An Ode to Norma

IMG-20130701-00307No South African mommy blog would be complete without mentioning the wonderful help we have when it comes to caring for our precious children.

One of my friends who’s currently living in Sydney visited us recently and wrote a post about how lucky we are here in our beautiful country – and I couldn’t agree more.

The relationship between a domestic worker and her employer is often a complicated one. When I lived in the UK I remember British friends finding it very odd that we had people who helped us clean our houses and look after our children – and I completely understand that.

What I tried to explain to them is that we are providing a livelihood to individuals and in some cases entire families. And that in most cases the relationship is (and should always be) built on trust and mutual respect.

Norma, this is why we love you:

  • I can head off to work confidently, knowing that my children will be excellently cared for in my absence. As hard as it is letting someone else look after your kids, the fact that we even have a choice in South Africa makes us extremely lucky. I can be a Mom but I can still pursue a career and this is completely because of you.
  • You’re reliable. I sometimes (okay often) call you “my other husband” or “my wife”. You can help me with all the admin that running a house requires, taking a lot of pressure off me.
  • Our children adore you. Sure, they know who their parents are but you are their friend and carer. They squeal with delight when they see you and that’s because you shower them with love.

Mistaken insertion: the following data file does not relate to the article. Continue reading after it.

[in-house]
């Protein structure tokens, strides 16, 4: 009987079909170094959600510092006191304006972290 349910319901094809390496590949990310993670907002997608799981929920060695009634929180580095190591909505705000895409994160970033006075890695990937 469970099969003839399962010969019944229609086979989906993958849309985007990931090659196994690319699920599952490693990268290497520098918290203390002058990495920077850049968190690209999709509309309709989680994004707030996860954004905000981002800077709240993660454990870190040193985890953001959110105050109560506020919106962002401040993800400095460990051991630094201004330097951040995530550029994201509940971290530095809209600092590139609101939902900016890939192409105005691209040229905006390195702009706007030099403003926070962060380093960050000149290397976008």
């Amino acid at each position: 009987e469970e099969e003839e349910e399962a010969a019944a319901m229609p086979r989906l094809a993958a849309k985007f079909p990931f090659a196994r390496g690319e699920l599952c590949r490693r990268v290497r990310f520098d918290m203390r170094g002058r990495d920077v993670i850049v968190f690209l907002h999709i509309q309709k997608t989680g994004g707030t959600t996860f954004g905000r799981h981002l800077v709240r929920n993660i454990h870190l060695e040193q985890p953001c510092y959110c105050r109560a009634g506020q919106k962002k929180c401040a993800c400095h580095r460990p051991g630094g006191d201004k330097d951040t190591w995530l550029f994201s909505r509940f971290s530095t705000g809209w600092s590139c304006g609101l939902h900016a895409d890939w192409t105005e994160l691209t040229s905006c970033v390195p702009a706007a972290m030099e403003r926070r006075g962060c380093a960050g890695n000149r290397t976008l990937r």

• You sacrifice a lot. I’m well aware that you left family and friends behind in Zimbabwe and that the income you earn takes care of them.
  • Your sense of humour. When Rachel copies a swear word she heard from us or lets out a big burp it really appeals to your (usually dry) sense of humour.

I fully appreciate that you do one of the most IMPORTANT jobs in my world, taking care of Rachel and Ben when we’re not around. So thank you, Norma – I’m not sure what the Mountains would do without you.

If you’re looking for some advice on finding a domestic worker I recommend reading Matt’s excellent article (on his blog Small Roar) which includes guidance on salaries, interview questions and other useful hints & tips.


5 thoughts on “An Ode to Norma

  1. Thank you for this post Belinda. All three of my children didn’t have to been dragged out of bed on a cold winters morning in the dark to go to a day mother or a creche because of the wonderful nannies that they had. I would often leave for work with them still snuggled up in their cots, a hot bowl of mealie porridge waiting for them when they finally woke up. As babies their nanny would bath them at lunch time in winter when it was warm in a plastic tub in the sun in their rooms, they would enjoy treats of home made vetkoek and mince,and putu,sudza or pap (depending where you from) and chicken feet around a communal bowl. They all have very fond memories of enjoying these very South African experiences with someone who loved them unconditionally. My life was so much easier and happier because of the wonderful women who have passed through my life.

  2. Hi Belinda,

    Lovely to read your kinds words and thoughts about Norma! Thanks also for including a shout out on my domestic help article, I hope others find it helpful.



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